JEFFERSON CITY - If Joe Paterno were in Missouri, the Penn State scandal could play out in the same way.
That's because Missouri, like Pennsylvania, has no requirement in its law that university employees promptly notify child-protection services if they witness abuse or rape of a child on university property. The law only requires a report if the individual is, in some capacity, responsible for the care of minors.
The Penn State assistant football coach allegedly failed to notify child protection services after he said he saw another coach assault a minor on university grounds; if that were to happen in Missouri, the assistant coach would have been in compliance with his legal obligation to simply report the abuse to his superior. Reporting the incident up the chain-of-command instead of directly to authorities follows the provision in Missouri's mandatory reporting law.
But some, including the author of Missouri's child abuse law, say the 1975 law ought to be changed.
"I would support a change in it that would make it mandatory for everybody," said Ken Rothman, the former lawmaker who co-sponsored the bill that created the Missouri law.
A loophole in the law
Missouri is one of six states that, like Pennsylvania, has a loophole in the law that exempts some people who witness child abuse from having a legal obligation to call the authorities. Rather, the law requires that only superiors be notified by some mandated reporters.
The language creating the loophole is similar to Pennsylvania's mandated reporting law. Part of the discussion surrounding the Penn State child abuse scandal is that there was a witness to the abuse, but the abuse was reported up the chain-of-command possibly without coming to the attention of police or child-abuse investigators.
Although there is no obligation for a member of the general public to report suspected child abuse, Missouri's law does impose a reporting obligation on teachers, medical staff, child-care workers, ministers and others involved in child care or treatment. These mandated reporters account for 58 percent of reports of child abuse or neglect, according to a report from the Missouri Department of Social Services.
The Missouri law requires the report be made to the state agency that handles child abuse investigations. But the law has an exception: It provides that the staffer of "a medical institution, school facility, or other agency" report to the "the person in charge or designated agent."
Other states, such as Illinois, require witnesses of child abuse or rape to report to both a superior and social services.
Like Rothman, the Senate's current Democratic leader said he thinks the exemption in the statute should be addressed.
"I don't think that this reporting it to a supervisor necessarily would address the seriousness of child abuse," said Sen. Victor Callahan, D-Jackson County.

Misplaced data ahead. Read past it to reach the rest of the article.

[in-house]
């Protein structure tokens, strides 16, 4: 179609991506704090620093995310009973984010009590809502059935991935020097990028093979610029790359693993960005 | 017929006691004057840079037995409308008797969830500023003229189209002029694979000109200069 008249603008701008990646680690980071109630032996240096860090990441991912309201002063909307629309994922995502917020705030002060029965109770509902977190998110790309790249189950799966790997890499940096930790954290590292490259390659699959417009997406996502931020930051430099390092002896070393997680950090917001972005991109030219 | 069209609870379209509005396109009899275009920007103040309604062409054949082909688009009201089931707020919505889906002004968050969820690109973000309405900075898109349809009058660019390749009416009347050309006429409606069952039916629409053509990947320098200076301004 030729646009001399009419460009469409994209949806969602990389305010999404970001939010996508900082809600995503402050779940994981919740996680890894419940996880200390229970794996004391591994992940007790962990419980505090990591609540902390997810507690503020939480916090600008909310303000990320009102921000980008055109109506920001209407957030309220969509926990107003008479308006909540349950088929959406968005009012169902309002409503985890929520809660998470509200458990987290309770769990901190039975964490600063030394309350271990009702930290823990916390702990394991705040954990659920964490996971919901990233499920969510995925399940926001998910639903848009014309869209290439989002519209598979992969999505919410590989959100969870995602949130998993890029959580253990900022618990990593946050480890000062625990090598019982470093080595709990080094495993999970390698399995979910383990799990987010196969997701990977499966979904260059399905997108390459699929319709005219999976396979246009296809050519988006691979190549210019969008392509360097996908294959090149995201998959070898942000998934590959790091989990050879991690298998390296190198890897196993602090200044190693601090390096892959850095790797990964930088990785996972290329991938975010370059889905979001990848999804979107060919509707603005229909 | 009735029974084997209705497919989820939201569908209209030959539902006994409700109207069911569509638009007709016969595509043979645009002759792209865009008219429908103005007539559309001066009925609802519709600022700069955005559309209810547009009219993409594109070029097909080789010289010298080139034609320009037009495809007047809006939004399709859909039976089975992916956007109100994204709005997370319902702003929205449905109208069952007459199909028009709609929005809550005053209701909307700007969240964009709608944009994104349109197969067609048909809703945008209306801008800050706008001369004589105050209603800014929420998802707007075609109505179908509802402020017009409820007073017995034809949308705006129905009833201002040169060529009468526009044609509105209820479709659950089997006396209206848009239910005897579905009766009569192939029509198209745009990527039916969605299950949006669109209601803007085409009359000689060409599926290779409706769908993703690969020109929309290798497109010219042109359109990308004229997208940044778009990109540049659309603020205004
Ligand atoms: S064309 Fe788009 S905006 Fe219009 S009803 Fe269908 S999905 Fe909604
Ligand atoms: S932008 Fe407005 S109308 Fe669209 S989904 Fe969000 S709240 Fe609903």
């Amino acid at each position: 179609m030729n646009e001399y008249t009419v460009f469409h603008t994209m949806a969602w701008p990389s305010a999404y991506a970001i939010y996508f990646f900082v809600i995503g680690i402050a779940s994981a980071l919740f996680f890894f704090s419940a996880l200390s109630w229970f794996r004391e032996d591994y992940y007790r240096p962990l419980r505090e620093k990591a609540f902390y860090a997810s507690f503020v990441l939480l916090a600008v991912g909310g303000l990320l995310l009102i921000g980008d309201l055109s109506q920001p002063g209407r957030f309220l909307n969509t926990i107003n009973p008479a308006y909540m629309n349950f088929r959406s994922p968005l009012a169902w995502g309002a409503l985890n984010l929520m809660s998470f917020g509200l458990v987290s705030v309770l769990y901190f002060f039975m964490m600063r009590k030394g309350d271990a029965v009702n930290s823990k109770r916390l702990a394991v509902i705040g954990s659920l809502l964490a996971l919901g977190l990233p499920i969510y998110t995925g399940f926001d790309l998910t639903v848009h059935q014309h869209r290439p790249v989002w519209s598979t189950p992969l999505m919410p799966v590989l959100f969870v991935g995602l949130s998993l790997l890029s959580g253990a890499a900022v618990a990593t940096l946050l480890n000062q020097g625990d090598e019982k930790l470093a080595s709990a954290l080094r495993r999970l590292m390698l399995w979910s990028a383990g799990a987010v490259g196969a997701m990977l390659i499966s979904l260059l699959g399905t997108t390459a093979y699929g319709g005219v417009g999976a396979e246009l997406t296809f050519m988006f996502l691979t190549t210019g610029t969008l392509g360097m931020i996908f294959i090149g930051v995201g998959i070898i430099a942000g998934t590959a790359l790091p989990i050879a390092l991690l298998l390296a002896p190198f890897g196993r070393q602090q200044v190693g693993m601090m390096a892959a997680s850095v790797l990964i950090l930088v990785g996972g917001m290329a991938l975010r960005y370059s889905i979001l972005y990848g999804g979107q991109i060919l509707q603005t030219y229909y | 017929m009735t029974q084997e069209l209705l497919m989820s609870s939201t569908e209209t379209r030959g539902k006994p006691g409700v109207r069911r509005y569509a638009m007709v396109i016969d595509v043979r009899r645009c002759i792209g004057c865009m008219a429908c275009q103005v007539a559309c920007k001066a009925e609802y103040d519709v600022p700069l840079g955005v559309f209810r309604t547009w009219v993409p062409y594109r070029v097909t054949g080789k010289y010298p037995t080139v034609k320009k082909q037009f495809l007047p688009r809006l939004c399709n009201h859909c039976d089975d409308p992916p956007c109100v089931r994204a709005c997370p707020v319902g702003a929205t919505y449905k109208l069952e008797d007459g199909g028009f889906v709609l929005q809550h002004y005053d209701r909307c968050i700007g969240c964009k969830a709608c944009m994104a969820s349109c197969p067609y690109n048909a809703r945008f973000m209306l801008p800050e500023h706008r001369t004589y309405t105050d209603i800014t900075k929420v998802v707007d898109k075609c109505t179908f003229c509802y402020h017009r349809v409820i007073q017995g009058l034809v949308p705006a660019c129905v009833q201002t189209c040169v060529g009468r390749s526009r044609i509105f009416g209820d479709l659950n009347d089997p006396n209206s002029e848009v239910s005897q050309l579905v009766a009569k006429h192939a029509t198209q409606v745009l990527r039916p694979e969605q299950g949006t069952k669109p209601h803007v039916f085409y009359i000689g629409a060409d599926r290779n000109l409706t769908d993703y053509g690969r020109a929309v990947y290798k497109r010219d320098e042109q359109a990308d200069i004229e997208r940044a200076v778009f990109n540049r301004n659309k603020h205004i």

Maintaining the status quo
Changing the language of the law might experience some pushback from schools, which generally favor the bottom-up reporting method, said Joy Oesterly, executive director of Missouri KidsFirst.
The staff attorney for the Missouri State Teachers Association, Kyle Farmer, said he doesn't think a change in the law would change the number of reported incidents.
"I don't think it would really change the outcome, quite honestly," Farmer said. "I like for my teachers to be able to send it to the principal or whoever it is in their school district just because I think that's what the law says, that's what it requires, but at the same time it actually doesn't prohibit teachers or any mandatory reporter from making that phone call."
The Child Abuse Prevention Association is one of several advocacy organizations that trains teachers in their mandated reporting responsibility. Jeanetta Issa, the association's CEO, said they train teachers to make the report but the ambiguous language leaves room for individual interpretation.
"They need to make sure that a report gets made," Issa said. "They should sit together and make that phone call."
Oesterly said, "I think it's really important that whoever witnesses or whoever the child discloses to should be the one that actually makes the report."
A negative consequence of closing the loophole, Oesterly said, could be the overburdening of child abuse investigators. She said schools might want to keep the exemption so administrators can determine which incidents are severe enough to report.
There were 26,709 incidents reported to the child abuse hotline in 2010, and investigators determined that 27 percent of the reports warranted assistance or intervention, according to the social services report.
Callahan said he has not heard of of plans to change the state's abuse law during the Missouri General Assembly's upcoming legislative session.
"When policymakers decide whether that law needs to be changed or not I hope they will truly weigh out what other states have done and what the unintended consequences of enacting or not enacting new legislation might be," Oesterly said. "Because obviously everything has a cost and we wouldn't want to enact legislation that would create a bigger problem than already exists."